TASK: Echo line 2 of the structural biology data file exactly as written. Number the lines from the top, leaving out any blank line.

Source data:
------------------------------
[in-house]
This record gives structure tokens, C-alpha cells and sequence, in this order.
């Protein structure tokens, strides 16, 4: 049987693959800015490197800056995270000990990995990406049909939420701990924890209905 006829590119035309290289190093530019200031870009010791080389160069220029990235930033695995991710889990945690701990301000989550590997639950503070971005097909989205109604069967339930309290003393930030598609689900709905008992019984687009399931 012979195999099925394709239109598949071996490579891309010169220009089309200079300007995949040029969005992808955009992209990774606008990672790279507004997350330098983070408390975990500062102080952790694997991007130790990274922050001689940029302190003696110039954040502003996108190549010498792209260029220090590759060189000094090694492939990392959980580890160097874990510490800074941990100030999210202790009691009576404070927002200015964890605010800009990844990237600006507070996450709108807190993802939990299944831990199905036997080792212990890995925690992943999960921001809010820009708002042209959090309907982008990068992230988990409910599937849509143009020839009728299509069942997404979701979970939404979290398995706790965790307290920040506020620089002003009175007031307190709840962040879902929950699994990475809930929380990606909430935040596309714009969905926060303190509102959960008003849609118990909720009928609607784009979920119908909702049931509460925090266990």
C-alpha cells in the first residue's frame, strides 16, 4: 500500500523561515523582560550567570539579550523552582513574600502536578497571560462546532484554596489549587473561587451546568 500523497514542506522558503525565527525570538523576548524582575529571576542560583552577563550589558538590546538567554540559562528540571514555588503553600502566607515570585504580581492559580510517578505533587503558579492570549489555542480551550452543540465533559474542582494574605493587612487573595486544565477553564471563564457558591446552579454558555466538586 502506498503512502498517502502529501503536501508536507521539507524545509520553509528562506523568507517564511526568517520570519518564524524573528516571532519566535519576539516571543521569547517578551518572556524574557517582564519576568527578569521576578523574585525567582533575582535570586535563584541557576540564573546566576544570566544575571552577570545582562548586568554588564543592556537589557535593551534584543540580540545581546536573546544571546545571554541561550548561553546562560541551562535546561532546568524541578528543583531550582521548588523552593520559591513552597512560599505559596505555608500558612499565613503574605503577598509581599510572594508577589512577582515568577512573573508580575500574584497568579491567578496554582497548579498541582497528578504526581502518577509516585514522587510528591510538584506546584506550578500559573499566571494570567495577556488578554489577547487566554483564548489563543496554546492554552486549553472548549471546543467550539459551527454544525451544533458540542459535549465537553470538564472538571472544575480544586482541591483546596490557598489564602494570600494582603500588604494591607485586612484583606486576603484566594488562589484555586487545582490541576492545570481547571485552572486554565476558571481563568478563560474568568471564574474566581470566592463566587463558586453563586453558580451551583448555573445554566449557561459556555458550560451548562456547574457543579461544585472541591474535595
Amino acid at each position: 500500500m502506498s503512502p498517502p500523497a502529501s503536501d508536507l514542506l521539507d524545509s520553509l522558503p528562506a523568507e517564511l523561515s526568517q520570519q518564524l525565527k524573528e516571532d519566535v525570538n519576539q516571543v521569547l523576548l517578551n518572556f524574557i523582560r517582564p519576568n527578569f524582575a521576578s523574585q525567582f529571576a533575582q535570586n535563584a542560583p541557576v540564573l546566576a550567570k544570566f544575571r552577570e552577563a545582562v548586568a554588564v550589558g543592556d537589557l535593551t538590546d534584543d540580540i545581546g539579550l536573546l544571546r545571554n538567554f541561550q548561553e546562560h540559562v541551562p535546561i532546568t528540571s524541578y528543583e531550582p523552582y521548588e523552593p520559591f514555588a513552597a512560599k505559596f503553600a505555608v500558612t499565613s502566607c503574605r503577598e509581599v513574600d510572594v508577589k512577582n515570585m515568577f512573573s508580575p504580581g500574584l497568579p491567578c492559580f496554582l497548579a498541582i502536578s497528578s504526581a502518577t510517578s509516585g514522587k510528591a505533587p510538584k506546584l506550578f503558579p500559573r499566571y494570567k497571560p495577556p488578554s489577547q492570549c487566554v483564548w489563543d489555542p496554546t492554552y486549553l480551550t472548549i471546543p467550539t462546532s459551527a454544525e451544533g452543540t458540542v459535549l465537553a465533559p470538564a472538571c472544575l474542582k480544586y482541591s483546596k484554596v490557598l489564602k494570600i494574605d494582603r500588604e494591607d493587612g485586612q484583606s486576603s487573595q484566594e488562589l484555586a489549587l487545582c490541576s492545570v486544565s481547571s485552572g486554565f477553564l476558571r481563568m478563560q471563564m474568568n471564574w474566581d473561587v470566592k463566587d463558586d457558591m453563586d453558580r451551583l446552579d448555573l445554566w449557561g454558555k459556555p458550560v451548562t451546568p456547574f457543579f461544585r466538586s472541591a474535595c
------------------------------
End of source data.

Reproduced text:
This record gives structure tokens, C-alpha cells and sequence, in this order.